Gone windows. Collapsed porches. Crumpled forms. Roof lines slant, flex, wheeze, and implode. Thin trees grow straight up through foundations and strangle outside walls. Nature crowds in from all sides as small single-family homes and squat double-houses are enveloped by vines, moss, weeds, and debris. The only signs of human life are the stray household items jettisoned by families forced to move and the spray-painted graffiti added by miscreants in their wake.
In a few cases, only the exterior walls remain. Former kitchens and living rooms are reduced to piles of layered rubble. For the most part, though, the two- or three-dozen parcels here are still recognizable as houses–but like Elvis working that milk cow, they’re just real real gone.
It’s no secret: The Orbit makes a living off ghosts. It’s a strange way to earn a buck, but business is good. Oh sure, we love to run stories on weird religion, city steps, egg hunts, and the like. But you try to pay the rent covering some street artist who won’t call your ass back!
Since the beginning, so-called ghost signs and ghost houses have been stock-in-trade for us and Orbit faithful snack on them like funnel cakes at the county fair. We’re already licking our lips for the ghost pizza we’ll never get to eat in an upcoming Pie Day feature. One ghost bike made these pages, but mercifully, cycling deaths have been rare enough to not warrant follow-up stories…yet. All that said, Clairton’s Lincoln Way ghost neighborhood is something altogether more dramatic.
Speeding south, the billowing white smoke of U.S. Steel’s Clairton coke plant is already on the horizon. Not a care in the world–next stop, Donora! But then, all of the sudden something flashes through the passenger-side window. With just the quickest of glances, we see it’s a pair of burned-out and bummed-out houses on a thin residential street just off the main road. They’re alarming, but sadly not that all that unique in the depopulated Mon Valley.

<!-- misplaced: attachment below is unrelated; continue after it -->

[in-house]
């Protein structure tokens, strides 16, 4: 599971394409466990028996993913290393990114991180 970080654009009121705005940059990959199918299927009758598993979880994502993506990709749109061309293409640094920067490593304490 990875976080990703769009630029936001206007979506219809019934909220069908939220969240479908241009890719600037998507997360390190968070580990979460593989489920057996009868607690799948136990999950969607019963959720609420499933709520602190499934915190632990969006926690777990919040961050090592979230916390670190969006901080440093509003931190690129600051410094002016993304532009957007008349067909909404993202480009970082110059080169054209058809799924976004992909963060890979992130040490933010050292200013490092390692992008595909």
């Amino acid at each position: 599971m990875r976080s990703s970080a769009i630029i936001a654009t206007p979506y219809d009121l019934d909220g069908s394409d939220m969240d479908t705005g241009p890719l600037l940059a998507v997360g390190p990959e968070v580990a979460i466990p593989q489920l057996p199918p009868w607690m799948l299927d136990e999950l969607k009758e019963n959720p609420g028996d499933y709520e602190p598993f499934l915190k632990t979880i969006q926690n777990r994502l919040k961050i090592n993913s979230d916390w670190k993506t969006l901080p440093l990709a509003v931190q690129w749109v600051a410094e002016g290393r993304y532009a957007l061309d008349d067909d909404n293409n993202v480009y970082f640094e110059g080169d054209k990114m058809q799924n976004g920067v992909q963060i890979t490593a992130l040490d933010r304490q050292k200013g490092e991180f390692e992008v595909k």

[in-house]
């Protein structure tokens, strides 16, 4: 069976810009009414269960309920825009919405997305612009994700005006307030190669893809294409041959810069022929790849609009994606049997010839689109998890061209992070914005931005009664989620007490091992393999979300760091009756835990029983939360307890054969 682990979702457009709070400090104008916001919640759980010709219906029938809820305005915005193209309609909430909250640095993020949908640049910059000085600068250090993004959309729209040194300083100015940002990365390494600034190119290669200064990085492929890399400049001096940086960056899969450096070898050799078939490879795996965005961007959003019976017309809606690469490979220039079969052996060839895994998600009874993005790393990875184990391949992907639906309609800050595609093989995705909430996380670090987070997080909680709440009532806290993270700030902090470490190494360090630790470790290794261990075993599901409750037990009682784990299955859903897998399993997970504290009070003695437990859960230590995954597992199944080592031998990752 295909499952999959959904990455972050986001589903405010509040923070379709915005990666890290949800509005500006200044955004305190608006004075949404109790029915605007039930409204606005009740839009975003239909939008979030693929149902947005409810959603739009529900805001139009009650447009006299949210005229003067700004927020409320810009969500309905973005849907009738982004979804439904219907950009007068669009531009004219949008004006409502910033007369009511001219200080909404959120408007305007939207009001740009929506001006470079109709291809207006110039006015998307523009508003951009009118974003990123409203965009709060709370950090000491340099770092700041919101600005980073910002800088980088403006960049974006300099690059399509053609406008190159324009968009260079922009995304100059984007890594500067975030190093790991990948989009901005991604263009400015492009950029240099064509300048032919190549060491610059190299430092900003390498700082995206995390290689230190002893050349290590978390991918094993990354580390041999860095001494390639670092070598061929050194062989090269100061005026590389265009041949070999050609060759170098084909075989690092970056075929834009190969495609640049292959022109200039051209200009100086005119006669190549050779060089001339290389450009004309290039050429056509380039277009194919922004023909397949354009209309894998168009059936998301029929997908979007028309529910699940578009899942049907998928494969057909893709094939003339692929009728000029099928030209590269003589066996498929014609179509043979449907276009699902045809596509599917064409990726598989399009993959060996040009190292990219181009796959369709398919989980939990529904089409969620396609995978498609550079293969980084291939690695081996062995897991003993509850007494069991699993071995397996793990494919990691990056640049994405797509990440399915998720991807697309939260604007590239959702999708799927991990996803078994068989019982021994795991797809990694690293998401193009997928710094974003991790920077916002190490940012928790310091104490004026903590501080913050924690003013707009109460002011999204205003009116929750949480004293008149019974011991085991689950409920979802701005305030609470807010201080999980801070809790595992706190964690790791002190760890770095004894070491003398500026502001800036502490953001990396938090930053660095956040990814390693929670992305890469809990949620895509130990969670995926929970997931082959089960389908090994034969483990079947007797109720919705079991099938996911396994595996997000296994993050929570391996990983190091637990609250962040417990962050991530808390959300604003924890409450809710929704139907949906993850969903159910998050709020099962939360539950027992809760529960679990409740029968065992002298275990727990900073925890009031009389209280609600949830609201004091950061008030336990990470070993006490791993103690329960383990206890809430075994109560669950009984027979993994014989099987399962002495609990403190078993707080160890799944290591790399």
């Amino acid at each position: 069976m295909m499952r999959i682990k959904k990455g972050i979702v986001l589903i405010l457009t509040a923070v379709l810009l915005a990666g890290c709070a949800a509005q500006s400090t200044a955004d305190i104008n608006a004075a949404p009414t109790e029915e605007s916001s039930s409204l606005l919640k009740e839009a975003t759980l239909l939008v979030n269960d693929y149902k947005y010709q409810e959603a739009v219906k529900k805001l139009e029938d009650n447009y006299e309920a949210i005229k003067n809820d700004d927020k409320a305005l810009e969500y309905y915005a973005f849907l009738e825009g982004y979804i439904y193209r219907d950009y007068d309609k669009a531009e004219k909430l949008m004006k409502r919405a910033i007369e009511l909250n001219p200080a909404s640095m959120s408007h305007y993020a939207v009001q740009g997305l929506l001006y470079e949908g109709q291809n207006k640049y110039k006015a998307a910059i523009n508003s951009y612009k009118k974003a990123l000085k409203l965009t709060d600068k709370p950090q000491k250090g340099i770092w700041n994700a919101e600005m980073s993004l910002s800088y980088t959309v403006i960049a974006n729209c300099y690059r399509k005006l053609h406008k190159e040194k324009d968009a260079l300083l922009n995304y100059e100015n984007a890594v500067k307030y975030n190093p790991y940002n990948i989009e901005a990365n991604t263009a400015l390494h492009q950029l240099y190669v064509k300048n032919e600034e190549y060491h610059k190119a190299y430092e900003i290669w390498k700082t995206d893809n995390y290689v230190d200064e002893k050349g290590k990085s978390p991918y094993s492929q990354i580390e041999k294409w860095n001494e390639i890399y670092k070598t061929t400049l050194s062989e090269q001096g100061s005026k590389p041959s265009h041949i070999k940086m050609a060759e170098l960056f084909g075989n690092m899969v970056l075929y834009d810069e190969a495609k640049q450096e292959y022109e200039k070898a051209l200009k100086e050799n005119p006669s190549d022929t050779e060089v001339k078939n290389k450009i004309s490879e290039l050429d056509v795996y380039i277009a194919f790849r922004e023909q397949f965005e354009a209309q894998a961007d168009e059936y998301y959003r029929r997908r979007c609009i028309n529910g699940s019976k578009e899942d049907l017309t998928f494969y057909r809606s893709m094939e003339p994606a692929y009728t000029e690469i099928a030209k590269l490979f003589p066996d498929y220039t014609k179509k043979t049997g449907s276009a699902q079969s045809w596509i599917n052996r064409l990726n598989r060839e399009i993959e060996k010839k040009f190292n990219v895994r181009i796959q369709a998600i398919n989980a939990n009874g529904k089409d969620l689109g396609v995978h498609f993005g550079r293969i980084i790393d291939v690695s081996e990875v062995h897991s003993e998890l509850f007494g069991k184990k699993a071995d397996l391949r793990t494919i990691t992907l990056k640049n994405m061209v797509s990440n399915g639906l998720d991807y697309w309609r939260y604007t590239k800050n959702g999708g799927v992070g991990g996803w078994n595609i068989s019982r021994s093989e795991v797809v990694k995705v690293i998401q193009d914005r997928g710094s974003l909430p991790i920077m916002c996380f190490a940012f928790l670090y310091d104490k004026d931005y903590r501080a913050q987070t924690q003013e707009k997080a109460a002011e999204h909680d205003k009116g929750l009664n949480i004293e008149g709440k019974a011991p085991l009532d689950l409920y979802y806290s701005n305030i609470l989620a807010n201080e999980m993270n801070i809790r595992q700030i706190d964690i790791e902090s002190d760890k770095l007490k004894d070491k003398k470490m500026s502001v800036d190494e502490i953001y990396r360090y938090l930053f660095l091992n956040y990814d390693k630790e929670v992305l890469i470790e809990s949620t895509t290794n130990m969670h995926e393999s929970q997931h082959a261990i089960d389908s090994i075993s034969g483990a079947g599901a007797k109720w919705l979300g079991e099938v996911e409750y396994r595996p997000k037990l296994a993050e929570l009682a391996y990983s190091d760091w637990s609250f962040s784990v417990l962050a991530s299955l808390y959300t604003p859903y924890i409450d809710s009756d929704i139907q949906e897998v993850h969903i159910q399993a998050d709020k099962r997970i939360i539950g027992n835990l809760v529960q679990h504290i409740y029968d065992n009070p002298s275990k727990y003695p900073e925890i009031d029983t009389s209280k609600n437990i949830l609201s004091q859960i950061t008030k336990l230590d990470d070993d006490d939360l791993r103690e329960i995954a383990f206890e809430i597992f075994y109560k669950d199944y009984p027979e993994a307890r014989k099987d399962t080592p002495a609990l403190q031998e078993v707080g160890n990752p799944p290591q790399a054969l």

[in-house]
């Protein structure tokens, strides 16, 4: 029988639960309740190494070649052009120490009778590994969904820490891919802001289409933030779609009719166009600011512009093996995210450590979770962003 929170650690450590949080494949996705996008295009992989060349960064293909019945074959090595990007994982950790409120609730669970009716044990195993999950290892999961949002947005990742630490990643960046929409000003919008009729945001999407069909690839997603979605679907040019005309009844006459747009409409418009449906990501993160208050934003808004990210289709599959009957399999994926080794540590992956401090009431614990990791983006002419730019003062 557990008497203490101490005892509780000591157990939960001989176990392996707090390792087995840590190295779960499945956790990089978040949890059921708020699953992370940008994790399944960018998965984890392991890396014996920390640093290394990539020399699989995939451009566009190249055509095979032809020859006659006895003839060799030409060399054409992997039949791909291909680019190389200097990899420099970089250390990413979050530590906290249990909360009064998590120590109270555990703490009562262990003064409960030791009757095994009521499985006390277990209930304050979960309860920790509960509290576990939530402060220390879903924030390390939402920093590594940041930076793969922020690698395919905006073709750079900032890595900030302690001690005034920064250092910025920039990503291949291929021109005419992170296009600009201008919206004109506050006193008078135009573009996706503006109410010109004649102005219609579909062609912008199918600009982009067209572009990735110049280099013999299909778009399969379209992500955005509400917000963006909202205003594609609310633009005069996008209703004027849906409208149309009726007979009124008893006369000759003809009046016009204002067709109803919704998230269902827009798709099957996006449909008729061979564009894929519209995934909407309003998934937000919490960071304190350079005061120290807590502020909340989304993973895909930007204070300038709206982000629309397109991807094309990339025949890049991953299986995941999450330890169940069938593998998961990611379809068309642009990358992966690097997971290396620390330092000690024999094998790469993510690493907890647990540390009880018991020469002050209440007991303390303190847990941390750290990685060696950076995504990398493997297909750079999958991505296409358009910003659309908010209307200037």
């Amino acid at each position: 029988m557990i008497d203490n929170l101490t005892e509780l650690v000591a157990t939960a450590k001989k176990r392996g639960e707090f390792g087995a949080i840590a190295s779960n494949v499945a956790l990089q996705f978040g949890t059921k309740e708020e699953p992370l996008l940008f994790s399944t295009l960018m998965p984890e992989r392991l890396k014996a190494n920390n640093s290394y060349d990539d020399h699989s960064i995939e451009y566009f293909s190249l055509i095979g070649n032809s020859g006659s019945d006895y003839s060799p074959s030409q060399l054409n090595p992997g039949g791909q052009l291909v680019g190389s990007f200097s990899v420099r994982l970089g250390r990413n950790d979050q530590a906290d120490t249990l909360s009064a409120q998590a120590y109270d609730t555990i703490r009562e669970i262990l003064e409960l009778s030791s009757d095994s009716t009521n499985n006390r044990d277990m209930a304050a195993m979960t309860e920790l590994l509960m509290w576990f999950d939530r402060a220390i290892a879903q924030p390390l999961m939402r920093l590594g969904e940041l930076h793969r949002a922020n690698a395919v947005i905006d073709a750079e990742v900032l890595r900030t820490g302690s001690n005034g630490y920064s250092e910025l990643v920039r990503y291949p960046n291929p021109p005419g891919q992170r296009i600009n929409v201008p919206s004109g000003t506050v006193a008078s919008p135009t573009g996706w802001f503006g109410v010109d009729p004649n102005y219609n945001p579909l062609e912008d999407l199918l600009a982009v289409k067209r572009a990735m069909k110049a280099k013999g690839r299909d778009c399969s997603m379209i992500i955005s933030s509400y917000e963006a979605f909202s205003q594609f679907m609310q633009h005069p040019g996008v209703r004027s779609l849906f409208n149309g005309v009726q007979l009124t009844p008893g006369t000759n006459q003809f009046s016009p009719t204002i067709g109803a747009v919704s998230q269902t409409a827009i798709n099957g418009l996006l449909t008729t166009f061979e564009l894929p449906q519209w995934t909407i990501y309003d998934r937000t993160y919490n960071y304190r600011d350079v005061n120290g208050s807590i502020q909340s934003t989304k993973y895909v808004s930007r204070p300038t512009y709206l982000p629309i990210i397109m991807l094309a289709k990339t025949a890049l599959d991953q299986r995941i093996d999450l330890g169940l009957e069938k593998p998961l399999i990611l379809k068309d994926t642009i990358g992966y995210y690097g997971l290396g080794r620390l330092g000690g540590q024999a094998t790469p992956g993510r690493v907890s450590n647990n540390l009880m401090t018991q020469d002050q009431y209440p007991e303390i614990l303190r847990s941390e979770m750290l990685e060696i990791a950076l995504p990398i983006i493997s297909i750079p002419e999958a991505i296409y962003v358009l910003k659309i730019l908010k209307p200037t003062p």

On the way home, Swiss-cheese-for-brains has already forgotten the sighting mere hours beforehand. But when a mirror-image of the earlier picture pops through the windshield, it’s deja vu all over again. This time breaks squeal, the Orbitmobile is stashed on a muddy berm, and we hoof it back up the road to see what’s going on.
What’s going on is pretty intense. An entire residential street–not long, but still the equivalent of maybe five or six city blocks–with every single home abandoned, crumbled, collapsed, gutted, scarred, and mocked. Lincoln Way is a hollow between steep rising hills on either side with no outlet streets or other exits, so there’s literally no visible habitation that isn’t in this shape.
The scene is one that could be interpreted as anything from a Love Canal-style environmental disaster to world-without-us post-apocalypse. [That hasn’t happened yet, right?] This was clearly not the result of any single house fire or the general tough economics of the Mon Valley–every inch of Lincoln Way was vacated for a reason.
Though we found it all on our own–by accident–The Orbit was not the first cop on this particular beat. Once one fires up The Google Machine, he or she finds out Lincoln Way has been documented by sources from the mainstream/”dishonest” press (“Clairton fire decimates ‘ghost town'”, Post-Gazette, April 11, 2015) to paranormal support groups (wikinut.com’s “The Mystery of Clairton’s Abandoned Lincoln Way”)–and I’m sure every teenager at Steel Valley High.
Most terrifically, though, the great Architectural Afterlife blog covered Lincoln Way back in 2015 with an astoundingly great collection of photographs taken through a pair of visits in both winter snow and summer’s lush, full overgrowth. Unlike this need-to-get-home-for-dinner blogger, AA’s Johnny Joo wasn’t afraid to risk falling through the floorboards and got some beautiful, heartbreaking inside shots as a result. His piece is highly recommended–and the contrast with The Orbit‘s recent photos show how fast Lincoln Way is returning to cinder.